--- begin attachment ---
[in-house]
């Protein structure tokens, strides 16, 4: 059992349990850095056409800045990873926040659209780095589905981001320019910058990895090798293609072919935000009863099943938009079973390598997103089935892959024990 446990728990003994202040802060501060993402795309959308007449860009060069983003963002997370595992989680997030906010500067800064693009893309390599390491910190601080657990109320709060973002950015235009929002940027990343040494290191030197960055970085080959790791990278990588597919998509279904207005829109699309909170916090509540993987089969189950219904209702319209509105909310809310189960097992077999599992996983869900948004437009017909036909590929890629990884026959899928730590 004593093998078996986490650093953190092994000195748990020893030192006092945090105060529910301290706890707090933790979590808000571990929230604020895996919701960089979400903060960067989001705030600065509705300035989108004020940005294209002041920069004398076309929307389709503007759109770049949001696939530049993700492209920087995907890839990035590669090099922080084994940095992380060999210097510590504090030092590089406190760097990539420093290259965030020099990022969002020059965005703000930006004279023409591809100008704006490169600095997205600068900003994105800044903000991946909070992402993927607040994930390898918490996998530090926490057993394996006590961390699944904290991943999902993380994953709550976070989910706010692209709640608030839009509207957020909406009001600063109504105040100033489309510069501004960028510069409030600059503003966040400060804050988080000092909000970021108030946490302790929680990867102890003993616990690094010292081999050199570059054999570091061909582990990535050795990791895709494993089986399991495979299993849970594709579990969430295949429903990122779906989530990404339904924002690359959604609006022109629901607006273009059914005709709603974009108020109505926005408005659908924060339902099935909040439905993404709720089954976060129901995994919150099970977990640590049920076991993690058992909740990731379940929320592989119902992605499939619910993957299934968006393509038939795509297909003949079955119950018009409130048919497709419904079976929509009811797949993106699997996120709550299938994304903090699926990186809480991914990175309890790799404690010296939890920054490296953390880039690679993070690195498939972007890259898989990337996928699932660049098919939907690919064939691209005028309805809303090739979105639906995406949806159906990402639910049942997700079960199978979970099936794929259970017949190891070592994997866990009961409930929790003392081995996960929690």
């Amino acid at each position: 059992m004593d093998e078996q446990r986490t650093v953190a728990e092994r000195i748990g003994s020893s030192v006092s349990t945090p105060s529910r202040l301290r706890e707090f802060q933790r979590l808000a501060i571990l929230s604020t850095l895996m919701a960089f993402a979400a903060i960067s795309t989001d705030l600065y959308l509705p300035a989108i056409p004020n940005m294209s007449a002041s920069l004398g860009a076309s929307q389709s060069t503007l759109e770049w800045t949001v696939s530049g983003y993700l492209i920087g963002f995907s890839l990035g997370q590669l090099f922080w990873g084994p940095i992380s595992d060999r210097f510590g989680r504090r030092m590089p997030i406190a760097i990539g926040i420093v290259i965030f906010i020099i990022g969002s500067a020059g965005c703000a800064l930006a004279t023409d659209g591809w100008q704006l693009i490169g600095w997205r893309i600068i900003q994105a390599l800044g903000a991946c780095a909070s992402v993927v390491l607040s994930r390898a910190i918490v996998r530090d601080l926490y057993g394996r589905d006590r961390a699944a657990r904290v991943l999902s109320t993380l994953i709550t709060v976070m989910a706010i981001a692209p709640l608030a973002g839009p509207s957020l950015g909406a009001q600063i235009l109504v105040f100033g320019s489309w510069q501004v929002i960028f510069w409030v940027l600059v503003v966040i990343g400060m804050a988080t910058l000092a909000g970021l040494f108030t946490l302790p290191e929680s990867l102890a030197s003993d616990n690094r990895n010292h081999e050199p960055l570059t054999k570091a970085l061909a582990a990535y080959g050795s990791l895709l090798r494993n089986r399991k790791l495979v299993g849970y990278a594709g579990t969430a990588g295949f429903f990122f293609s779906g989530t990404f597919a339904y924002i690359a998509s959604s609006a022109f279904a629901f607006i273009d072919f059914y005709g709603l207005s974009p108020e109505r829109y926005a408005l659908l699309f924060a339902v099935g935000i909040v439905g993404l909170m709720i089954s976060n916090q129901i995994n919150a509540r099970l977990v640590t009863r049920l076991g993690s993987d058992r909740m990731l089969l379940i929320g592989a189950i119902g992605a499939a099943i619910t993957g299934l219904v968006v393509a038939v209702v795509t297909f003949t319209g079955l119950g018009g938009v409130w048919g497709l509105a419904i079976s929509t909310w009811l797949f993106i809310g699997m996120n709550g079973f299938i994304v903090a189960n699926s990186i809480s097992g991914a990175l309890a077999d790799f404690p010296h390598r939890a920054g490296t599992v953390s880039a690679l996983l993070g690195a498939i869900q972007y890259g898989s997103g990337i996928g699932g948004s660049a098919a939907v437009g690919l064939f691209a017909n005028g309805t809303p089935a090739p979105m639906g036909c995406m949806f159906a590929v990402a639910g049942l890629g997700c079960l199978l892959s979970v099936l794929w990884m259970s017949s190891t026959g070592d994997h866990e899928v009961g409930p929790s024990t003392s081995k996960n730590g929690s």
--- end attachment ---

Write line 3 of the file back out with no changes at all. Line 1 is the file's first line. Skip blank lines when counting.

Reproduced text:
């Amino acid at each position: 059992m004593d093998e078996q446990r986490t650093v953190a728990e092994r000195i748990g003994s020893s030192v006092s349990t945090p105060s529910r202040l301290r706890e707090f802060q933790r979590l808000a501060i571990l929230s604020t850095l895996m919701a960089f993402a979400a903060i960067s795309t989001d705030l600065y959308l509705p300035a989108i056409p004020n940005m294209s007449a002041s920069l004398g860009a076309s929307q389709s060069t503007l759109e770049w800045t949001v696939s530049g983003y993700l492209i920087g963002f995907s890839l990035g997370q590669l090099f922080w990873g084994p940095i992380s595992d060999r210097f510590g989680r504090r030092m590089p997030i406190a760097i990539g926040i420093v290259i965030f906010i020099i990022g969002s500067a020059g965005c703000a800064l930006a004279t023409d659209g591809w100008q704006l693009i490169g600095w997205r893309i600068i900003q994105a390599l800044g903000a991946c780095a909070s992402v993927v390491l607040s994930r390898a910190i918490v996998r530090d601080l926490y057993g394996r589905d006590r961390a699944a657990r904290v991943l999902s109320t993380l994953i709550t709060v976070m989910a706010i981001a692209p709640l608030a973002g839009p509207s957020l950015g909406a009001q600063i235009l109504v105040f100033g320019s489309w510069q501004v929002i960028f510069w409030v940027l600059v503003v966040i990343g400060m804050a988080t910058l000092a909000g970021l040494f108030t946490l302790p290191e929680s990867l102890a030197s003993d616990n690094r990895n010292h081999e050199p960055l570059t054999k570091a970085l061909a582990a990535y080959g050795s990791l895709l090798r494993n089986r399991k790791l495979v299993g849970y990278a594709g579990t969430a990588g295949f429903f990122f293609s779906g989530t990404f597919a339904y924002i690359a998509s959604s609006a022109f279904a629901f607006i273009d072919f059914y005709g709603l207005s974009p108020e109505r829109y926005a408005l659908l699309f924060a339902v099935g935000i909040v439905g993404l909170m709720i089954s976060n916090q129901i995994n919150a509540r099970l977990v640590t009863r049920l076991g993690s993987d058992r909740m990731l089969l379940i929320g592989a189950i119902g992605a499939a099943i619910t993957g299934l219904v968006v393509a038939v209702v795509t297909f003949t319209g079955l119950g018009g938009v409130w048919g497709l509105a419904i079976s929509t909310w009811l797949f993106i809310g699997m996120n709550g079973f299938i994304v903090a189960n699926s990186i809480s097992g991914a990175l309890a077999d790799f404690p010296h390598r939890a920054g490296t599992v953390s880039a690679l996983l993070g690195a498939i869900q972007y890259g898989s997103g990337i996928g699932g948004s660049a098919a939907v437009g690919l064939f691209a017909n005028g309805t809303p089935a090739p979105m639906g036909c995406m949806f159906a590929v990402a639910g049942l890629g997700c079960l199978l892959s979970v099936l794929w990884m259970s017949s190891t026959g070592d994997h866990e899928v009961g409930p929790s024990t003392s081995k996960n730590g929690s």